Former DIA Chief Flynn Calls for Global War on Islamic Extremists
The respected general tells Congress it’s time to launch—and fund—a war that will last generations. Authorize the use of military force against ISIS? Yeah. And then some.
The Obama administration’s former military intelligence chief is warning Congress that Islamic extremism has expanded in every way imaginable over the past year—and the administration he was once part of is not doing enough to stop it.
“According to every metric of significance, Islamic extremism has grown over the last year,” said retired Lt. Gen. Michael Flynn Friday, in remarks submitted to the House Armed Services Committee which were obtained by The Daily Beast. “We are at war with violent and extreme Islamists (both Sunni and Shia) and we must accept and face this reality.”
His remarks are a pointed attack on the Obama administration’s handling of the Islamic State group in Iraq and Syria, and a public airing of some of the frustrations that led Flynn to leave his post as head of the Defense Intelligence Agency last summer—a year early.
“There are some who counsel patience, arguing violent Islamists are not an existential threat and therefore can simply be managed as criminals,” he said. “I respectfully and strongly disagree.”
His comments also reflect frustration with the White House’s refusal to use the term “Islamic militant”—linking the religion with acts of violence. Flynn stated in earlier remarks to a group of retired special operators in January that only by calling the movement by its name can one martial the right kind of tools to fight it.
“You cannot defeat an enemy you do not admit exists,” Flynn told the National Defense Industry Association in Washington last month.
Administration officials have said they reject using such a term at the request of Arab and Muslim allies who do not want to play into the Islamic State group’s aspirations of building a caliphate.
Flynn also took issue with that, railing against U.S. cooperation with Arab nations he says support militancy by supporting extreme versions of Islam—a dimly veiled reference to Saudi Arabia and Qatar who support Islamic schools and charities beyond their borders that practice a strict version of Islam.
“If our so-called partners do not act in accordance with internationally accepted norms and behaviors or international law, the United States must be prepared to cut off or severely curtail economic, military and diplomatic ties,” he said.
The White House rejected Flynn’s comments.
“There is no question that we are at war those who carry out acts of terrorism in service to a corrupted version of the Muslim faith,” including al-Qaeda, ISIS and others said Ned Price, the National Security Council’s assistant press secretary. “The President has not shied away from this confrontation with those who would do us harm, and anyone who may be inspired by their hate-filled rhetoric, and we will continue to be aggressive in confronting them,” he wrote by email Friday, in response to an emailed copy of Flynn’s prepared remarks.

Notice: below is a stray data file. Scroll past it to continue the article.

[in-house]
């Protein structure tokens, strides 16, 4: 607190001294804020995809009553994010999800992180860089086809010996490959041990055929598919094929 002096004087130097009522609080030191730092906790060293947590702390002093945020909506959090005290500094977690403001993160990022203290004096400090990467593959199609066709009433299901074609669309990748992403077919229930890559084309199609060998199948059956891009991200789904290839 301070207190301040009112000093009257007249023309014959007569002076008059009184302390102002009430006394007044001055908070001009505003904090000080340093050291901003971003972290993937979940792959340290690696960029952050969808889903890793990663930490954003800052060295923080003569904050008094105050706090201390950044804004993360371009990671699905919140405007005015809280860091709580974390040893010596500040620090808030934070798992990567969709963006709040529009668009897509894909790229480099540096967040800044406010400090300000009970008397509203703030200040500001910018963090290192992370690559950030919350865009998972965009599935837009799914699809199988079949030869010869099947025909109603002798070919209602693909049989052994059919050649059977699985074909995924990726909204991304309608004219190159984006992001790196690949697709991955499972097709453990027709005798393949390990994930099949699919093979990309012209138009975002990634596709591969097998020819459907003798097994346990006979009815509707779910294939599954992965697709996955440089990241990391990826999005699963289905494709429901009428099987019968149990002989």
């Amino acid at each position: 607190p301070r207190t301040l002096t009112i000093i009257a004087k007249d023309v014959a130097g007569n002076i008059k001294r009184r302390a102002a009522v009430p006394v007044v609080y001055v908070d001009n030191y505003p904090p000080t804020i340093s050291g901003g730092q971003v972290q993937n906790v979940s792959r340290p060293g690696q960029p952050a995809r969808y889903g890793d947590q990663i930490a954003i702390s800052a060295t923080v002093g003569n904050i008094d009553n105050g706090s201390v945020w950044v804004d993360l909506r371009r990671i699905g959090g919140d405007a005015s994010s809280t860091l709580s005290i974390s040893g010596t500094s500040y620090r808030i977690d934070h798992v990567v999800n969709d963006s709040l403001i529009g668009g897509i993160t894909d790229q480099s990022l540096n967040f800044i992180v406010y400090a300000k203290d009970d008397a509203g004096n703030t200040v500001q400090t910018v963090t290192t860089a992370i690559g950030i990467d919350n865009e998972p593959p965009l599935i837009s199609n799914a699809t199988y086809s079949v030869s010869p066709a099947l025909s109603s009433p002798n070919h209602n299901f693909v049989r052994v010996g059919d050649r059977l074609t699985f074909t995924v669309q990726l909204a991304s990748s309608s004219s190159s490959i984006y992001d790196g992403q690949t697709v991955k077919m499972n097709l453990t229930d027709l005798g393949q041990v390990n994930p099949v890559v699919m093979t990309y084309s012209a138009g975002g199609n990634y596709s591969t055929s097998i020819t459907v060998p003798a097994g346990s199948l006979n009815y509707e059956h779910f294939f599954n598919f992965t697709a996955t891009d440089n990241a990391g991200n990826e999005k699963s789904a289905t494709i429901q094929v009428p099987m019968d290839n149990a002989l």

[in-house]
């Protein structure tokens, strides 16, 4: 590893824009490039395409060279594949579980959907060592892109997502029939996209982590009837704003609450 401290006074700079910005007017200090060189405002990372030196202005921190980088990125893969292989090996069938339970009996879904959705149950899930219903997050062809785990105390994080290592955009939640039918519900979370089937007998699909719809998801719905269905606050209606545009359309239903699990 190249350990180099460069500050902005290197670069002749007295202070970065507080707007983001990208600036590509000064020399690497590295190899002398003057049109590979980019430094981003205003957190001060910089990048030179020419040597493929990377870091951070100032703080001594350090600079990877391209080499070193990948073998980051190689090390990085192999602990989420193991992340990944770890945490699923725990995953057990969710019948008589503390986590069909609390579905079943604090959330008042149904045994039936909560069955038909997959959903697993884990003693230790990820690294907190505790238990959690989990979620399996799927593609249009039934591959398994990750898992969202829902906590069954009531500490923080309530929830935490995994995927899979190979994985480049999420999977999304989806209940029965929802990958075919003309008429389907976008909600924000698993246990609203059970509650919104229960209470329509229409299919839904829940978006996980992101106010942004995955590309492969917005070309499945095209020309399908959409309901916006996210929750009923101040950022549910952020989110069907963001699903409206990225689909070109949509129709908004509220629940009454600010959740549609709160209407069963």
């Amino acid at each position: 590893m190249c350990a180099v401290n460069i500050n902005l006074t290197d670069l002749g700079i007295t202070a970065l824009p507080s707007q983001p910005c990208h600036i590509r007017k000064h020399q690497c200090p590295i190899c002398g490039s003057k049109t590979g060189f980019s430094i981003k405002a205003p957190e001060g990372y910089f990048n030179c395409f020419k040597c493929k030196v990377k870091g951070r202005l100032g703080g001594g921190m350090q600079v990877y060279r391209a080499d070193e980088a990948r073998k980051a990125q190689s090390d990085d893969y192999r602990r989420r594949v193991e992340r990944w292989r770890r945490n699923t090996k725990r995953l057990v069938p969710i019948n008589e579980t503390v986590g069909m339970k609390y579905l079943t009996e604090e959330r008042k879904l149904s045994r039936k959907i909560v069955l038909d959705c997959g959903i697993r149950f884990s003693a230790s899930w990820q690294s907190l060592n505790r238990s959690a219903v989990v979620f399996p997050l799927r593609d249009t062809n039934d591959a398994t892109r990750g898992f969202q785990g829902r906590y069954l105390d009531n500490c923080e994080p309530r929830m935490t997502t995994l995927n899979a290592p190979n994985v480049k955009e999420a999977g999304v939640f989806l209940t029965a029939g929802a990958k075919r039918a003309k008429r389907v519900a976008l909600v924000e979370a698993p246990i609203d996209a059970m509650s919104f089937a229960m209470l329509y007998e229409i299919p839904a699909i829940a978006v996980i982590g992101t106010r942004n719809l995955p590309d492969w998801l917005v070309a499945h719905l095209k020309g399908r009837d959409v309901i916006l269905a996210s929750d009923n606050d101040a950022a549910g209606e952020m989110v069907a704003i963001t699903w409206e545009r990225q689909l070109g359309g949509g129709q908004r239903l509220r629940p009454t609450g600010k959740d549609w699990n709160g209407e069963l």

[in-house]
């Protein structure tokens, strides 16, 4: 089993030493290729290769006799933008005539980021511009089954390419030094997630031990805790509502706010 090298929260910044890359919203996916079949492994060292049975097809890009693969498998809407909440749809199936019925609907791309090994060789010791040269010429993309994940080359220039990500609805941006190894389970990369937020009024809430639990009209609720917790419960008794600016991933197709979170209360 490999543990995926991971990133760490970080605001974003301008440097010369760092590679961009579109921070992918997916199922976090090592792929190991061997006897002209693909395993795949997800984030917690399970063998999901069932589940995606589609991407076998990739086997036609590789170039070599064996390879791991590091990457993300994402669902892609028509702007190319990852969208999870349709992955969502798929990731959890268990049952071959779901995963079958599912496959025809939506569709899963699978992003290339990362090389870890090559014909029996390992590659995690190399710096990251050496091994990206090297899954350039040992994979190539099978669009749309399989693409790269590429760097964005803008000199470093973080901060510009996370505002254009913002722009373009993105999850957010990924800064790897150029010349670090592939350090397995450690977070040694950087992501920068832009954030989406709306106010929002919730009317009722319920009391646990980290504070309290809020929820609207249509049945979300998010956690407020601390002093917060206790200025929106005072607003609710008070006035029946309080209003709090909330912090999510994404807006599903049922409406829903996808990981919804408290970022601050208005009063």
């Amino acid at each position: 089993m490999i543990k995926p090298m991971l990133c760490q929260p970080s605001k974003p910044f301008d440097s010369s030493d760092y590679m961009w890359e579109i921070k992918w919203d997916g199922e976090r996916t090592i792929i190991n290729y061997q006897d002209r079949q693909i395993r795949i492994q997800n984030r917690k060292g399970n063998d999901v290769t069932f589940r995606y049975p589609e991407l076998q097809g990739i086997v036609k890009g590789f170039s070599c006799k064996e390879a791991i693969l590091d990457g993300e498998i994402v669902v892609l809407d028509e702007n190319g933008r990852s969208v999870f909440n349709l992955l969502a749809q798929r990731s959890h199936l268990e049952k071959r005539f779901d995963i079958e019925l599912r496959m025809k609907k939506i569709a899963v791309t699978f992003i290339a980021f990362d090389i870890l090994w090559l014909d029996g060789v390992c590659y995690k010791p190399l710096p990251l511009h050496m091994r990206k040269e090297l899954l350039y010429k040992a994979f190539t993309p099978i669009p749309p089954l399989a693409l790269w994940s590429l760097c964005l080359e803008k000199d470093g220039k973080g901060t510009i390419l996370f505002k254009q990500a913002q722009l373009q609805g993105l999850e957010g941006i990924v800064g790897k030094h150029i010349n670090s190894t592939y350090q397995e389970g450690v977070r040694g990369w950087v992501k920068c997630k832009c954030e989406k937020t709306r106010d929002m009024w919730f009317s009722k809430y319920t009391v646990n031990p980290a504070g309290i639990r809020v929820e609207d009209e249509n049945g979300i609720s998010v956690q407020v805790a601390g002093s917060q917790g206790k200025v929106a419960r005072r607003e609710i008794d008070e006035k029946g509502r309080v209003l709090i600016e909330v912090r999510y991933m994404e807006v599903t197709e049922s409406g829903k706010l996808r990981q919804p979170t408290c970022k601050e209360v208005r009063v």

“Regardless of what you call them, at their core, these individuals are terrorists,” Price wrote, adding that after six years in office, “no one can doubt the President’s resolve to confront this threat. He’s made it clear that we are at war with terrorist groups—AQ and ISIL. He’s taken scores of high level terrorists off the battlefield—from Osama Bin Laden to Anwar al-Aulaqi and Abu Khattalah, the Benghazi plotter. Whatever others call these individuals, we call them our enemies, and we will continue to treat them as such.”
Flynn, however, is calling for a wider, worldwide campaign against militancy.
“We have to energize every element of National Power—similar to the effort during WWII or during the Cold War—to effectively resource what will likely be a multi-generational struggle,” he said. “There is no cheap way to win this fight.”
The Iraq and Afghan war veteran, who once served as intelligence chief for the elite counterterrorist force, the Joint Special Operations Command, urged going on the attack, rather than waiting for the enemy to launch new violence inside the U.S.
“We must engage the violent Islamists wherever they are, drive them from their safe havens and kill them,” he said. “There can be no quarter and no accommodation.”
Flynn said he supported Congress issuing a new Authorization for the Use of Military Force to fight the new threat, but said the legislation should be free from time limits and other restrictions to allow the military to fight the enemy as long as it exists.
Flynn’s sentiment was reflected by many on the committee including ranking member, Washington state Democrat Adam Smith, who sees the fight against the militants as a “long-term ideological struggle,” much like the 75-year campaign against communism.
But Smith caveated that, saying the fight-back had to include moderate Muslim voices.
“The Muslim world does not want the United States to show up and tell it what it ought to do,” he said. “We have to figure out how we can be helpful to support those moderate voices so that they can triumph, so that they can defeat these extremist ideologies.”
Flynn’s testimony was countered by one of his fellow panelists, Dr. Marc Lynch, a Mideast specialist from George Washington University, who said the administration’s campaign against the Islamic State Group is working.
“The momentum of ISIL (ISIS)...has been halted,” he said. “They’re no longer able to advance, they suffered a serious defeat in—in Kobani thanks to coalition air power.”
Committee chairman Mac Thornberry, R-Texas, said he hoped Lynch was right, but his tone seemed to indicate doubt, throughout a hearing which seemed mostly designed as a vehicle to hear Flynn warn against a sweeping battle with militants to come.